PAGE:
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Anime club

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Title: Anime club  
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Anime club

An anime club is an organization that meets to discuss, show, and promote [2] or a government center.[3] Many anime club attendees identify themselves as otaku. Although the core of anime club attendees are in their twenties, there are generally no age requirements. Adults in their fifties and sixties and teenagers also attend.[4]

Activities

Anime club meetings can occur on a weekly or monthly basis. In addition to viewing anime, clubs engage in other activities such as viewing anime conventions.[6][7]

Dependent on the scope of the club, activities can also have a broader range, to include playing of table top games such as shogi, go, and mahjong. Outside activities include saké tasting and visits to cultural events such as National Cherry Blossom Festival or a kendo demonstration.

Anime Showings

Typically anime clubs exhibit shows in their original Japanese language track with English subtitles. Dependent upon policy of the club, anime fansubs or localized dubs can be shown.

Larger clubs can have multiple viewing rooms. Usually one room features localized anime and the other fansubs. The fansub room can also be known as the 'divx' room, named after the popular video codec.

Due to the long running and episodic nature of some anime, exhibition is scheduled in blocks with breaks. Often, a twenty six episode series will be screened over the period of several months.

There are also informal policies in some club circles regarding the total length of a viewed show. For example, Bleach and InuYasha run for nearly two-hundred episodes each. At this length, a club may be perpetually showing episodes, effectively depriving another show of that spot. Additionally, it may be difficult for new members of the club to follow or become interested in a storyline that has already progressed far.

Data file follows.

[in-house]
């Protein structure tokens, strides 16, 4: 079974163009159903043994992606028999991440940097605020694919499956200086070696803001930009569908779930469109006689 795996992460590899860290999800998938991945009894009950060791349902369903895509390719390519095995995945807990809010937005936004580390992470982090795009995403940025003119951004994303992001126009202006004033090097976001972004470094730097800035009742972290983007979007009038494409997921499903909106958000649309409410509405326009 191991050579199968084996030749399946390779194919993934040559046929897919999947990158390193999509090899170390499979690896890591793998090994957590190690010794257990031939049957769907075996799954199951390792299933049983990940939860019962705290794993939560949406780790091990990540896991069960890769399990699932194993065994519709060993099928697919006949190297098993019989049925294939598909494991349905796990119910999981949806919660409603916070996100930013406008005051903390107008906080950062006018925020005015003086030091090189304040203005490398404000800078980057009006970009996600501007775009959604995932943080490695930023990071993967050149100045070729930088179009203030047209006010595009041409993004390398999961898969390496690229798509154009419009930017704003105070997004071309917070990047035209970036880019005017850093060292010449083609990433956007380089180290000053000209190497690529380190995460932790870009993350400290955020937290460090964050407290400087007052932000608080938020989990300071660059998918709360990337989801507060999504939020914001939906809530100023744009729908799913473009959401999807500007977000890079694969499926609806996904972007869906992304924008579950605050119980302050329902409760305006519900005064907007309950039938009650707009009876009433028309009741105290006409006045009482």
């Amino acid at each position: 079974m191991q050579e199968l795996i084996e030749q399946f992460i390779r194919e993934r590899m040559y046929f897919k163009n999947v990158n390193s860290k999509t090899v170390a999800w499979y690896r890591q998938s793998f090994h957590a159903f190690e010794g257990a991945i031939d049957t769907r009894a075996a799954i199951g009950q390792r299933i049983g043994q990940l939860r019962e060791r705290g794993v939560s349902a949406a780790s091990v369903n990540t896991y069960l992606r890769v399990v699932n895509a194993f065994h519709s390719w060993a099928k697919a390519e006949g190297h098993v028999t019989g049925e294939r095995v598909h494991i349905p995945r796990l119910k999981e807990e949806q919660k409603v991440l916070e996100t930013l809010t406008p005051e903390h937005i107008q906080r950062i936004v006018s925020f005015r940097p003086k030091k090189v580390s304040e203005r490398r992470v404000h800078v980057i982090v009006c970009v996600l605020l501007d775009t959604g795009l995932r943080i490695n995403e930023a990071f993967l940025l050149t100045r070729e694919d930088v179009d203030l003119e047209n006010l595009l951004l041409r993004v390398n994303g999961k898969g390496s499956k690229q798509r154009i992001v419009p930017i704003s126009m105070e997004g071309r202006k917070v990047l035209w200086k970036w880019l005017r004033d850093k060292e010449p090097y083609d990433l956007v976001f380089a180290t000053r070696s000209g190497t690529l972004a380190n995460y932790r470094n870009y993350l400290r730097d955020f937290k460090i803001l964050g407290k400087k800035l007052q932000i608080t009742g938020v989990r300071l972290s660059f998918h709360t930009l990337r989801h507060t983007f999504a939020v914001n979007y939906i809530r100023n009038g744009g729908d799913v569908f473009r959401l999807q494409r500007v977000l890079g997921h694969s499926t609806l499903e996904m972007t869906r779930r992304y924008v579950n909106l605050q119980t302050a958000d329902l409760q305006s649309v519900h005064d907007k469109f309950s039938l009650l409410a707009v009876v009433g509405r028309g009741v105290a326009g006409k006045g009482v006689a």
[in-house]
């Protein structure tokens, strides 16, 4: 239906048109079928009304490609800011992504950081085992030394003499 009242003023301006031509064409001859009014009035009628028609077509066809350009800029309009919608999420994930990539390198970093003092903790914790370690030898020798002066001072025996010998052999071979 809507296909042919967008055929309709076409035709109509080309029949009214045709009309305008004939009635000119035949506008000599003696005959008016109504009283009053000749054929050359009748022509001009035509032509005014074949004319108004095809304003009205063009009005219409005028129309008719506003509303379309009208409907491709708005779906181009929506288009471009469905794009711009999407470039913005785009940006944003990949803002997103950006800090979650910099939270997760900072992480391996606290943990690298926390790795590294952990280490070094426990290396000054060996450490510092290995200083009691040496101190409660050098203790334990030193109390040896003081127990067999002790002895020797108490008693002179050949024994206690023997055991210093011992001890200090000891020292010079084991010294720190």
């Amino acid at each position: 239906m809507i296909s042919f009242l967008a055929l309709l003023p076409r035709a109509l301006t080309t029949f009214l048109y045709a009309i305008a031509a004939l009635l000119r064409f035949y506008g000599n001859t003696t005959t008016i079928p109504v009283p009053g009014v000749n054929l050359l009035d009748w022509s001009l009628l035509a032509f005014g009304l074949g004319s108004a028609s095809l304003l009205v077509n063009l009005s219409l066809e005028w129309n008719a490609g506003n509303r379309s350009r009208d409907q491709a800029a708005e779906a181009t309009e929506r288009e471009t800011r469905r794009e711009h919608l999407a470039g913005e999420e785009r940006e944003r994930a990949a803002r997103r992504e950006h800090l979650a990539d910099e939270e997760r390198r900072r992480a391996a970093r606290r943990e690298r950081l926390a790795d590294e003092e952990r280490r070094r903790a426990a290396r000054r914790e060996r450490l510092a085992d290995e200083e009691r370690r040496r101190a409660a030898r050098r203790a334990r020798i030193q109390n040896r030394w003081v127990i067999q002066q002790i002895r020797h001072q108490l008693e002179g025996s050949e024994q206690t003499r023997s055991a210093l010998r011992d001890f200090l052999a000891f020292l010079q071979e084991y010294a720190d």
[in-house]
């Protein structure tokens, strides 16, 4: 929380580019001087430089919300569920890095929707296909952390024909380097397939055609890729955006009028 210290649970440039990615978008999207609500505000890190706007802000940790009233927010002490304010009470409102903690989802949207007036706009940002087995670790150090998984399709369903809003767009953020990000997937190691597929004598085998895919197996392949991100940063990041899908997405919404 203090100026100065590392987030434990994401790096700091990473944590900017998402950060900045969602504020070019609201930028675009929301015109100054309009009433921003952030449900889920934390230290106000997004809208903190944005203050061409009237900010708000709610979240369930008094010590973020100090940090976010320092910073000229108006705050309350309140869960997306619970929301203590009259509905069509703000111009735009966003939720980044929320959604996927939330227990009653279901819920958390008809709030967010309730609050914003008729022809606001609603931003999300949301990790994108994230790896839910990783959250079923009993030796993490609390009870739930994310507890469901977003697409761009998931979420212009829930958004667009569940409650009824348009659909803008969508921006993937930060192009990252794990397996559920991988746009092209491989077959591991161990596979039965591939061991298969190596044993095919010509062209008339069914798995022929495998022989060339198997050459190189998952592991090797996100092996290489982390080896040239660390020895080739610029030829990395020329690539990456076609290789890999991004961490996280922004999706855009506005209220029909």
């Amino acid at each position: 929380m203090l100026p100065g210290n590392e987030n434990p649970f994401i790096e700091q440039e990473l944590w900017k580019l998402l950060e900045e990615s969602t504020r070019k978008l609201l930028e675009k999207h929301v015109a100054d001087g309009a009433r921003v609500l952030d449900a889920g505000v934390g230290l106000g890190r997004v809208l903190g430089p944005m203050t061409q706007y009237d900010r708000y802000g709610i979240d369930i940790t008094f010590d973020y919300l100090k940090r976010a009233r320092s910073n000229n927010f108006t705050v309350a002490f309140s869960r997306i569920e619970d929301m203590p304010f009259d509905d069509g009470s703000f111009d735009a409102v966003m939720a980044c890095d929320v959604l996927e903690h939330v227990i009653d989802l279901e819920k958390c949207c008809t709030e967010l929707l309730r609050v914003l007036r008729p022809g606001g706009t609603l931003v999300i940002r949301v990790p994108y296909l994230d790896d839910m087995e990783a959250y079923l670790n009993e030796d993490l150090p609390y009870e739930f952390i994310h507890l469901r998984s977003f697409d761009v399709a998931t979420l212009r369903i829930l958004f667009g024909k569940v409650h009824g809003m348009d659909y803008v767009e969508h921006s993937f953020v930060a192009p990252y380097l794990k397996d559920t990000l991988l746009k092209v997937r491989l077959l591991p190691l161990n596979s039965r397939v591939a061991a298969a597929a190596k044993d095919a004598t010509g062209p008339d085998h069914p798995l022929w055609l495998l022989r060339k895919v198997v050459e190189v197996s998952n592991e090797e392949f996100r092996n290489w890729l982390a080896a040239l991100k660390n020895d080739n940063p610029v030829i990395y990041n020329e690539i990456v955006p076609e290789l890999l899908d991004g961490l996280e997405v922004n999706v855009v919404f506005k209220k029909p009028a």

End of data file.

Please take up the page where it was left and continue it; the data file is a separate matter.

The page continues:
Public Exhibition

When gathering in a public place to show licensed media, written permission from the domestic rights holder is required. This is known as Public Performance Rights or exhibition rights.[8]

North American anime licensors, such as Funimation and Bandai Entertainment have established programs to help facilitate public screenings of their licensed content at anime clubs.[9][10]

See also

References

  1. ^ Swecker, Sophie (2005-10-25). "An Cartoons Aren't Just For Kids...". Retrieved 2007-12-02. 
  2. ^ Freedman, Sara (2007-08-30). "Teens animated over anime". Retrieved 2008-04-07. 
  3. ^ Frank, Evan (2006-08-24). "An animated culture". Retrieved 2007-10-10. 
  4. ^ Goldstein, Meredith (2004-12-01). "Members of MIT club share an anime attraction".  
  5. ^ Mackert, Cindy Lee (2006-03-01). "Anime Fannatiku is a Big Hit".  
  6. ^ Cuneo, Joshua (2005-04-01). "Tech hosts anime, gaming convention". Archived from the original on 2007-05-28. Retrieved 2007-03-01. 
  7. ^ Ritz, Anthony (2000-11-03). "Anime-O-Tekku feeds Anime lovers".  
  8. ^ How to start an anime club
  9. ^ Funimation Operation Anime
  10. ^ Bandai announces anime club support program
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